Brownfield development for MSOs

Jan. 1, 2020
When an MSO looks to expand  brownfield development — converting an existing industrial facility into a body shop — is an option.

When an MSO looks to expand, there are a number of possible strategies: acquiring an existing shop (or shops), building a brand new facility, or even setting up a franchise arrangement with an existing shop.

There is also brownfield development — converting an existing industrial facility into a body shop. These projects may involve rehabilitating a long-closed body shop or retrofitting a different type of building, like a warehouse, a mechanical shop or an industrial facility. In either case, brownfields can present some inherent advantages over new builds and acquisitions.

First, there can be a financial advantage to remodeling an existing building. "When you consider all the costs, they can be more expensive in the short term, but over time you are usually going to see a higher return on a brownfield than an acquisition," says John Walcher, president of Veritas Advisors. "You're not paying a premium for an existing shop's book of business or goodwill."

"Location, location, location is the first rule for any new shop," adds Gregg Murry, vice president of advertising and facilities at Service King. "But the main advantage [of a brownfield] is that you can convert the location faster than a new build. Most of the work, depending on the type of building, involves interior improvements."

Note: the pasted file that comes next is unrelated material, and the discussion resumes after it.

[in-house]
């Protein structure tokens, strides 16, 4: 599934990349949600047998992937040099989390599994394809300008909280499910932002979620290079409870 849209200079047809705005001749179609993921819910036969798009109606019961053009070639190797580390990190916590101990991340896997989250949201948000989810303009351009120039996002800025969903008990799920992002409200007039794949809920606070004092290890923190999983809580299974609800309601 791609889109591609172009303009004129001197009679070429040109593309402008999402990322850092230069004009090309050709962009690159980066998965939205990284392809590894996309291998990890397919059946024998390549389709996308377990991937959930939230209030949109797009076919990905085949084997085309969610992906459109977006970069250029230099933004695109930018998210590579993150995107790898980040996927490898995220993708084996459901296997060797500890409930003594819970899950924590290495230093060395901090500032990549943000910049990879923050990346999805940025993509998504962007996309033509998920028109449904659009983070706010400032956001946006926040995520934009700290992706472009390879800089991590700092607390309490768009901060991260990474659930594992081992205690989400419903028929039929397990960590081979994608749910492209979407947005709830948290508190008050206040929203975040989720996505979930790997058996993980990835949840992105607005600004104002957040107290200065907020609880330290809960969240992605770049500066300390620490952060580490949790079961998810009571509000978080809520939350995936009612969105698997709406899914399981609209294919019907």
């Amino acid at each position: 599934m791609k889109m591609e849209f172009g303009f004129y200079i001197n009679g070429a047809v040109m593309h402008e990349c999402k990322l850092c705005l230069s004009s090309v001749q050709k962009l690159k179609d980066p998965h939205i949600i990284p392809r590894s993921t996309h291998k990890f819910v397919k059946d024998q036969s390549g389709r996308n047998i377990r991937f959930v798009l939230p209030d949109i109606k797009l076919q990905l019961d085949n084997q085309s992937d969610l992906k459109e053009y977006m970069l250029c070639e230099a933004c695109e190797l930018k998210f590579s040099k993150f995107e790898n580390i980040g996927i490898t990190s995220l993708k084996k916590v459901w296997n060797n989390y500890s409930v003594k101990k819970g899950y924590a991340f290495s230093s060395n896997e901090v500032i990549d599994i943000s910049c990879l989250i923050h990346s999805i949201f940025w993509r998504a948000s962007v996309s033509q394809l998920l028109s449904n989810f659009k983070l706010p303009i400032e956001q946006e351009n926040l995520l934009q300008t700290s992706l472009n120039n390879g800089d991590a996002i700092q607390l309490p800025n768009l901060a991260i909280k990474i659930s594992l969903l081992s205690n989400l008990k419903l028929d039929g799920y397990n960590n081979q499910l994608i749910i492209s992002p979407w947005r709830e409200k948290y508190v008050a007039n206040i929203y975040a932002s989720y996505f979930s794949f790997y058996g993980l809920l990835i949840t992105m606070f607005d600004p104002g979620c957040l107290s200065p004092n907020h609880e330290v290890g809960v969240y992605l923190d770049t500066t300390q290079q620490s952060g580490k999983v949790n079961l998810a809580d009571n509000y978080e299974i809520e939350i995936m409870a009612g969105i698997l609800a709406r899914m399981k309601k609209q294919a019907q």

Service King has taken a balanced approach to expansion, mixing acquisitions with new builds and brownfield development. Brownfield locations are usually developed to fill out coverage in an area where the company already has a substantial presence, usually through the acquisition of a local MSO.

Another benefit that brownfields share with new builds is that owners can establish the culture of the shop from day one. "When you're doing an acquisition, that's always a challenge, to integrate the culture and employees," Walcher says.

Brownfields do require a larger upfront investment to retrofit the building, remodel and install equipment. They also present a slower speed to market than acquiring an existing shop, although the time to market is faster than that of a greenfield development. "That's important for strategic reasons, if the opening is time sensitive," Walcher says.